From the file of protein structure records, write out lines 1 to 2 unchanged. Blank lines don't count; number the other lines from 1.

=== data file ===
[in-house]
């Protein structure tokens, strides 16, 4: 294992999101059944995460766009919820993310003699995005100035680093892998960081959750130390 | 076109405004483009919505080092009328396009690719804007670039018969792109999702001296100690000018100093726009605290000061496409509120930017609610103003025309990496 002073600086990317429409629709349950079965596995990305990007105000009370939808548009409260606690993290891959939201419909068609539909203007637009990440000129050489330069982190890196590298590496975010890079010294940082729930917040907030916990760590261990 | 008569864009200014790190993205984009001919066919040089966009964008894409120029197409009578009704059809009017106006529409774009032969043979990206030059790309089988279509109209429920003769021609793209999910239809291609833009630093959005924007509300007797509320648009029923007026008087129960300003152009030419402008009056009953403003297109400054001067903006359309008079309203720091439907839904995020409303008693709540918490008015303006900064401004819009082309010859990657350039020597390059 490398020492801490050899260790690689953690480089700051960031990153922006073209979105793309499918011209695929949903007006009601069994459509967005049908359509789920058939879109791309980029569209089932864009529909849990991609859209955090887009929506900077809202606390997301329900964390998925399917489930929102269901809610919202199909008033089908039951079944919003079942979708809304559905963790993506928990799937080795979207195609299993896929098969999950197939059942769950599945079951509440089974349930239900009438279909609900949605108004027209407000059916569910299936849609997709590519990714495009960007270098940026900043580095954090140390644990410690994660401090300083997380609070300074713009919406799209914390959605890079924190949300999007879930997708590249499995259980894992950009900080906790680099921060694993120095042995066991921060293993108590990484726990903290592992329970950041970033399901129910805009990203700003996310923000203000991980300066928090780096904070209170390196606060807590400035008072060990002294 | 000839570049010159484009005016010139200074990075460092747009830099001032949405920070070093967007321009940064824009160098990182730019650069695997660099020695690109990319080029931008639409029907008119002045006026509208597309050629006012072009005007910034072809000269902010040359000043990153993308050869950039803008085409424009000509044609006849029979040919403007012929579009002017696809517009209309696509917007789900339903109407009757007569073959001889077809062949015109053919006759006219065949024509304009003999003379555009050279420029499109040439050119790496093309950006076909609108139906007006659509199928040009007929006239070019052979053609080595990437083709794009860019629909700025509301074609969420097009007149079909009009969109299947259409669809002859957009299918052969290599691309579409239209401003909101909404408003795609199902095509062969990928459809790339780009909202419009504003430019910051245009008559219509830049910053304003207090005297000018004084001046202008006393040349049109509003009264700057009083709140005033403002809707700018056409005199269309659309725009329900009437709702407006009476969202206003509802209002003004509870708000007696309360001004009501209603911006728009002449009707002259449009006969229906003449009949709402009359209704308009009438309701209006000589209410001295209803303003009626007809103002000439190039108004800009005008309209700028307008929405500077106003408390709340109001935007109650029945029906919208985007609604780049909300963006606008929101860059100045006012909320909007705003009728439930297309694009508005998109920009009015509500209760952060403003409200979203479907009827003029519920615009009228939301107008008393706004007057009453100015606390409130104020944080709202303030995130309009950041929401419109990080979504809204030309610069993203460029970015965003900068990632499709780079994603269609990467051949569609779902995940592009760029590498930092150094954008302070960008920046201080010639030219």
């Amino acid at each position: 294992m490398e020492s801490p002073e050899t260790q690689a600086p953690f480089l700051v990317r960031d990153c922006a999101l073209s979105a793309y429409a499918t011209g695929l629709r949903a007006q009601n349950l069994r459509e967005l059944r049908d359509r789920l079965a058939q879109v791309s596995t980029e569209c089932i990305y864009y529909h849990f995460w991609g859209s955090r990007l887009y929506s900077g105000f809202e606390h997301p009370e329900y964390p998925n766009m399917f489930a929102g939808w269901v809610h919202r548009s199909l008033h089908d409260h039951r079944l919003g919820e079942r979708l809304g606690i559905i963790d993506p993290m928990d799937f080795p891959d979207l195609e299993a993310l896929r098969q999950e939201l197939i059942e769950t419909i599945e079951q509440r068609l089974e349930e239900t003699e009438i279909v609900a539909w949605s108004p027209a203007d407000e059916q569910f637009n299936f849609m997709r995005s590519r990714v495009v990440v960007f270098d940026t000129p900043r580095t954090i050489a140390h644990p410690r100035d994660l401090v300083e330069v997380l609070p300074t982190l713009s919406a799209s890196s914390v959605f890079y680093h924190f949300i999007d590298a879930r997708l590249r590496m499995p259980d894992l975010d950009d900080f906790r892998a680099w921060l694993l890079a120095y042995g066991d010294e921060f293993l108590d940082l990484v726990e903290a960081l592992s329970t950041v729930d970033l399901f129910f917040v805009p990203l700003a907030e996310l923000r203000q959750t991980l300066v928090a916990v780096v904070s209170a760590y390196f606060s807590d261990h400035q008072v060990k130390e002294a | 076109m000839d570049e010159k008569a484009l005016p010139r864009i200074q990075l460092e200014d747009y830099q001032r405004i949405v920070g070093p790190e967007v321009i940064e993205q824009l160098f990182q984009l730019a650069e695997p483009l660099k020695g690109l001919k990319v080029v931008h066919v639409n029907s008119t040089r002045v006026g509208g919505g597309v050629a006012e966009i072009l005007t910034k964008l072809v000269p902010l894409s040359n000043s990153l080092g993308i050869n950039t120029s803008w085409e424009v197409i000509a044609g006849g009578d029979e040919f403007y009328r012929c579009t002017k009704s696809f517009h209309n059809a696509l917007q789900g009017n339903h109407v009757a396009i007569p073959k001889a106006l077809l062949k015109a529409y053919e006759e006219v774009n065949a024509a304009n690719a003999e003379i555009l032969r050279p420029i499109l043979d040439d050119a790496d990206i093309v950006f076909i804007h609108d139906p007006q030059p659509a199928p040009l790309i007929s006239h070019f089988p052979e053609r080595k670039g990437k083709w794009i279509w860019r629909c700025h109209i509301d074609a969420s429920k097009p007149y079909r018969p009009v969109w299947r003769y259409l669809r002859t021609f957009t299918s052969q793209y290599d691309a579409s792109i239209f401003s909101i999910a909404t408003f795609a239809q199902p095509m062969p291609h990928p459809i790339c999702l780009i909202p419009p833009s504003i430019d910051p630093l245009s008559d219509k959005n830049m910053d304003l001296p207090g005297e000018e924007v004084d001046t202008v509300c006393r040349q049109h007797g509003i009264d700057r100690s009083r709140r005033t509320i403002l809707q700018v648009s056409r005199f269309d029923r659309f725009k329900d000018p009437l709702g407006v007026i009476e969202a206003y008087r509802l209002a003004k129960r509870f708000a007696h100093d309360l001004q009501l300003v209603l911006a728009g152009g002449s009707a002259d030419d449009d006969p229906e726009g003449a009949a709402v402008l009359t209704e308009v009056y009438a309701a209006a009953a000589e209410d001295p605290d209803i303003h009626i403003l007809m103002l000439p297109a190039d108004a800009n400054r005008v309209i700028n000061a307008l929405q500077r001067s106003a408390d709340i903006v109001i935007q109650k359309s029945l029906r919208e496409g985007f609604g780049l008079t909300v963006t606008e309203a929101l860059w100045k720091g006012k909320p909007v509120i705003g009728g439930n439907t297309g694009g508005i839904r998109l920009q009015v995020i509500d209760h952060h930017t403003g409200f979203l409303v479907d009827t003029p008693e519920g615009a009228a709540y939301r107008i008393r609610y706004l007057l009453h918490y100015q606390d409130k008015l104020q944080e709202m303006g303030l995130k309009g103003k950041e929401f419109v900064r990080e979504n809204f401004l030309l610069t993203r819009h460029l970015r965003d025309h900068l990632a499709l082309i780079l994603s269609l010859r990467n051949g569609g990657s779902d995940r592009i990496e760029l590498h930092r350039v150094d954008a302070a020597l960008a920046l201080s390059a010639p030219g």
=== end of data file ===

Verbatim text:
[in-house]
């Protein structure tokens, strides 16, 4: 294992999101059944995460766009919820993310003699995005100035680093892998960081959750130390 | 076109405004483009919505080092009328396009690719804007670039018969792109999702001296100690000018100093726009605290000061496409509120930017609610103003025309990496 002073600086990317429409629709349950079965596995990305990007105000009370939808548009409260606690993290891959939201419909068609539909203007637009990440000129050489330069982190890196590298590496975010890079010294940082729930917040907030916990760590261990 | 008569864009200014790190993205984009001919066919040089966009964008894409120029197409009578009704059809009017106006529409774009032969043979990206030059790309089988279509109209429920003769021609793209999910239809291609833009630093959005924007509300007797509320648009029923007026008087129960300003152009030419402008009056009953403003297109400054001067903006359309008079309203720091439907839904995020409303008693709540918490008015303006900064401004819009082309010859990657350039020597390059 490398020492801490050899260790690689953690480089700051960031990153922006073209979105793309499918011209695929949903007006009601069994459509967005049908359509789920058939879109791309980029569209089932864009529909849990991609859209955090887009929506900077809202606390997301329900964390998925399917489930929102269901809610919202199909008033089908039951079944919003079942979708809304559905963790993506928990799937080795979207195609299993896929098969999950197939059942769950599945079951509440089974349930239900009438279909609900949605108004027209407000059916569910299936849609997709590519990714495009960007270098940026900043580095954090140390644990410690994660401090300083997380609070300074713009919406799209914390959605890079924190949300999007879930997708590249499995259980894992950009900080906790680099921060694993120095042995066991921060293993108590990484726990903290592992329970950041970033399901129910805009990203700003996310923000203000991980300066928090780096904070209170390196606060807590400035008072060990002294 | 000839570049010159484009005016010139200074990075460092747009830099001032949405920070070093967007321009940064824009160098990182730019650069695997660099020695690109990319080029931008639409029907008119002045006026509208597309050629006012072009005007910034072809000269902010040359000043990153993308050869950039803008085409424009000509044609006849029979040919403007012929579009002017696809517009209309696509917007789900339903109407009757007569073959001889077809062949015109053919006759006219065949024509304009003999003379555009050279420029499109040439050119790496093309950006076909609108139906007006659509199928040009007929006239070019052979053609080595990437083709794009860019629909700025509301074609969420097009007149079909009009969109299947259409669809002859957009299918052969290599691309579409239209401003909101909404408003795609199902095509062969990928459809790339780009909202419009504003430019910051245009008559219509830049910053304003207090005297000018004084001046202008006393040349049109509003009264700057009083709140005033403002809707700018056409005199269309659309725009329900009437709702407006009476969202206003509802209002003004509870708000007696309360001004009501209603911006728009002449009707002259449009006969229906003449009949709402009359209704308009009438309701209006000589209410001295209803303003009626007809103002000439190039108004800009005008309209700028307008929405500077106003408390709340109001935007109650029945029906919208985007609604780049909300963006606008929101860059100045006012909320909007705003009728439930297309694009508005998109920009009015509500209760952060403003409200979203479907009827003029519920615009009228939301107008008393706004007057009453100015606390409130104020944080709202303030995130309009950041929401419109990080979504809204030309610069993203460029970015965003900068990632499709780079994603269609990467051949569609779902995940592009760029590498930092150094954008302070960008920046201080010639030219």